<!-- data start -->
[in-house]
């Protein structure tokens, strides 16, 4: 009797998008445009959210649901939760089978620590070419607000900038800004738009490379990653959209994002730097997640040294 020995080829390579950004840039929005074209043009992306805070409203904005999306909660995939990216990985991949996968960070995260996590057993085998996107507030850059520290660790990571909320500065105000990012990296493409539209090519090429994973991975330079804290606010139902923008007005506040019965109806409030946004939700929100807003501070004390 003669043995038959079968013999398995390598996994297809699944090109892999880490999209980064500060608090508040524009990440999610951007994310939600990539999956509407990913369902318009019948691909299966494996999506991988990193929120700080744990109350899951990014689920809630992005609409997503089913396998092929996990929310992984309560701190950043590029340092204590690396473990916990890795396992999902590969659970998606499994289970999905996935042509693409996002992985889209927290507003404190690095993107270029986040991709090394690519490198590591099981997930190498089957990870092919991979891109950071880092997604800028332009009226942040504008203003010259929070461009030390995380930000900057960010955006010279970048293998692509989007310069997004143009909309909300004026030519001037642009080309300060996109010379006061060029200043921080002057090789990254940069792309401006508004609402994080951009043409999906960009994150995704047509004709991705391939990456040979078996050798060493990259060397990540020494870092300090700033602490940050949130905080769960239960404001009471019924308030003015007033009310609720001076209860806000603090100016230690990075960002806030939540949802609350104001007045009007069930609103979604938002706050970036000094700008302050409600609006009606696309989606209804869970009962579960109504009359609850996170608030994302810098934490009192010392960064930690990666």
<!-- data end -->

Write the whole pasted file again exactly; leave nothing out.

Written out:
[in-house]
């Protein structure tokens, strides 16, 4: 009797998008445009959210649901939760089978620590070419607000900038800004738009490379990653959209994002730097997640040294 020995080829390579950004840039929005074209043009992306805070409203904005999306909660995939990216990985991949996968960070995260996590057993085998996107507030850059520290660790990571909320500065105000990012990296493409539209090519090429994973991975330079804290606010139902923008007005506040019965109806409030946004939700929100807003501070004390 003669043995038959079968013999398995390598996994297809699944090109892999880490999209980064500060608090508040524009990440999610951007994310939600990539999956509407990913369902318009019948691909299966494996999506991988990193929120700080744990109350899951990014689920809630992005609409997503089913396998092929996990929310992984309560701190950043590029340092204590690396473990916990890795396992999902590969659970998606499994289970999905996935042509693409996002992985889209927290507003404190690095993107270029986040991709090394690519490198590591099981997930190498089957990870092919991979891109950071880092997604800028332009009226942040504008203003010259929070461009030390995380930000900057960010955006010279970048293998692509989007310069997004143009909309909300004026030519001037642009080309300060996109010379006061060029200043921080002057090789990254940069792309401006508004609402994080951009043409999906960009994150995704047509004709991705391939990456040979078996050798060493990259060397990540020494870092300090700033602490940050949130905080769960239960404001009471019924308030003015007033009310609720001076209860806000603090100016230690990075960002806030939540949802609350104001007045009007069930609103979604938002706050970036000094700008302050409600609006009606696309989606209804869970009962579960109504009359609850996170608030994302810098934490009192010392960064930690990666």